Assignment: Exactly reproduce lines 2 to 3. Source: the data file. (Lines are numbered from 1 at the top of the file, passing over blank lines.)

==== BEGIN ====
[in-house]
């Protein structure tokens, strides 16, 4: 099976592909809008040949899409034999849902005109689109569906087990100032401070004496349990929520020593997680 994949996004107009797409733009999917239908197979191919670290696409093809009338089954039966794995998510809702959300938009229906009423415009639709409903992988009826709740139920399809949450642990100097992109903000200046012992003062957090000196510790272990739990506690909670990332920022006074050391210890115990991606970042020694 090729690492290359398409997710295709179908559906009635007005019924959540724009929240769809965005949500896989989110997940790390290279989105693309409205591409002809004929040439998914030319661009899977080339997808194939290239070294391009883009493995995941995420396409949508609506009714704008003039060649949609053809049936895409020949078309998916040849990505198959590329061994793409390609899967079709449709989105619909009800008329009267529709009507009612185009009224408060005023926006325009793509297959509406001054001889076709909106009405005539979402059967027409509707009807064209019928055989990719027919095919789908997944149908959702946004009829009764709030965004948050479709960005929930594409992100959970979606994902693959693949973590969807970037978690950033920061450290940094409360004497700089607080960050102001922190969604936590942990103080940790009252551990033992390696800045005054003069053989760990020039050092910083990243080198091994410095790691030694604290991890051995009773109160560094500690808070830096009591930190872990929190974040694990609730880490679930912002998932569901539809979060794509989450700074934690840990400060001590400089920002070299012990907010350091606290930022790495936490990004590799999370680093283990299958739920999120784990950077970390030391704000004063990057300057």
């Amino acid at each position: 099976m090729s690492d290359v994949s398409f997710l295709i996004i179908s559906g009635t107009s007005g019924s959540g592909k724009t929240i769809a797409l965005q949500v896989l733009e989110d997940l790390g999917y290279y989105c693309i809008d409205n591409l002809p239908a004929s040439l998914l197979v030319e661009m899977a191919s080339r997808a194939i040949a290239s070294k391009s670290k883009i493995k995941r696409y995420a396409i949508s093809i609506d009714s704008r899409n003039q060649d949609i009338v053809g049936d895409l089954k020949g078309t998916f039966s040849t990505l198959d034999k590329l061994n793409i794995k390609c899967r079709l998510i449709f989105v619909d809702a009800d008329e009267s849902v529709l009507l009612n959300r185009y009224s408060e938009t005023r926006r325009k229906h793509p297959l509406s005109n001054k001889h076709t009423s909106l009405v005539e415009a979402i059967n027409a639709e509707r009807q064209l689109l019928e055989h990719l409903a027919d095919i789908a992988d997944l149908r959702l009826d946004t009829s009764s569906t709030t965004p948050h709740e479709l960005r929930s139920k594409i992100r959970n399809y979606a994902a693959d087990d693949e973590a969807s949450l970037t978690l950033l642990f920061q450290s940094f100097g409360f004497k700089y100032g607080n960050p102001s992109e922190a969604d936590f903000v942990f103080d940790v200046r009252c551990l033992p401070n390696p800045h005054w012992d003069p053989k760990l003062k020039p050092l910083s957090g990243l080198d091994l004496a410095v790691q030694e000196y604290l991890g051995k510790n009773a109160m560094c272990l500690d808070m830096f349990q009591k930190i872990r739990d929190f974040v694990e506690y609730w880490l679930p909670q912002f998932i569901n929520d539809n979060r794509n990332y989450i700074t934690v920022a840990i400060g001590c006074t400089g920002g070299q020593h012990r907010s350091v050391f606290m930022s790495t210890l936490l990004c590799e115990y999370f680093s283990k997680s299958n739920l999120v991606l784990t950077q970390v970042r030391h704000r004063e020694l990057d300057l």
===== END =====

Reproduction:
């Protein structure tokens, strides 16, 4: 099976592909809008040949899409034999849902005109689109569906087990100032401070004496349990929520020593997680 994949996004107009797409733009999917239908197979191919670290696409093809009338089954039966794995998510809702959300938009229906009423415009639709409903992988009826709740139920399809949450642990100097992109903000200046012992003062957090000196510790272990739990506690909670990332920022006074050391210890115990991606970042020694 090729690492290359398409997710295709179908559906009635007005019924959540724009929240769809965005949500896989989110997940790390290279989105693309409205591409002809004929040439998914030319661009899977080339997808194939290239070294391009883009493995995941995420396409949508609506009714704008003039060649949609053809049936895409020949078309998916040849990505198959590329061994793409390609899967079709449709989105619909009800008329009267529709009507009612185009009224408060005023926006325009793509297959509406001054001889076709909106009405005539979402059967027409509707009807064209019928055989990719027919095919789908997944149908959702946004009829009764709030965004948050479709960005929930594409992100959970979606994902693959693949973590969807970037978690950033920061450290940094409360004497700089607080960050102001922190969604936590942990103080940790009252551990033992390696800045005054003069053989760990020039050092910083990243080198091994410095790691030694604290991890051995009773109160560094500690808070830096009591930190872990929190974040694990609730880490679930912002998932569901539809979060794509989450700074934690840990400060001590400089920002070299012990907010350091606290930022790495936490990004590799999370680093283990299958739920999120784990950077970390030391704000004063990057300057």
């Amino acid at each position: 099976m090729s690492d290359v994949s398409f997710l295709i996004i179908s559906g009635t107009s007005g019924s959540g592909k724009t929240i769809a797409l965005q949500v896989l733009e989110d997940l790390g999917y290279y989105c693309i809008d409205n591409l002809p239908a004929s040439l998914l197979v030319e661009m899977a191919s080339r997808a194939i040949a290239s070294k391009s670290k883009i493995k995941r696409y995420a396409i949508s093809i609506d009714s704008r899409n003039q060649d949609i009338v053809g049936d895409l089954k020949g078309t998916f039966s040849t990505l198959d034999k590329l061994n793409i794995k390609c899967r079709l998510i449709f989105v619909d809702a009800d008329e009267s849902v529709l009507l009612n959300r185009y009224s408060e938009t005023r926006r325009k229906h793509p297959l509406s005109n001054k001889h076709t009423s909106l009405v005539e415009a979402i059967n027409a639709e509707r009807q064209l689109l019928e055989h990719l409903a027919d095919i789908a992988d997944l149908r959702l009826d946004t009829s009764s569906t709030t965004p948050h709740e479709l960005r929930s139920k594409i992100r959970n399809y979606a994902a693959d087990d693949e973590a969807s949450l970037t978690l950033l642990f920061q450290s940094f100097g409360f004497k700089y100032g607080n960050p102001s992109e922190a969604d936590f903000v942990f103080d940790v200046r009252c551990l033992p401070n390696p800045h005054w012992d003069p053989k760990l003062k020039p050092l910083s957090g990243l080198d091994l004496a410095v790691q030694e000196y604290l991890g051995k510790n009773a109160m560094c272990l500690d808070m830096f349990q009591k930190i872990r739990d929190f974040v694990e506690y609730w880490l679930p909670q912002f998932i569901n929520d539809n979060r794509n990332y989450i700074t934690v920022a840990i400060g001590c006074t400089g920002g070299q020593h012990r907010s350091v050391f606290m930022s790495t210890l936490l990004c590799e115990y999370f680093s283990k997680s299958n739920l999120v991606l784990t950077q970390v970042r030391h704000r004063e020694l990057d300057l």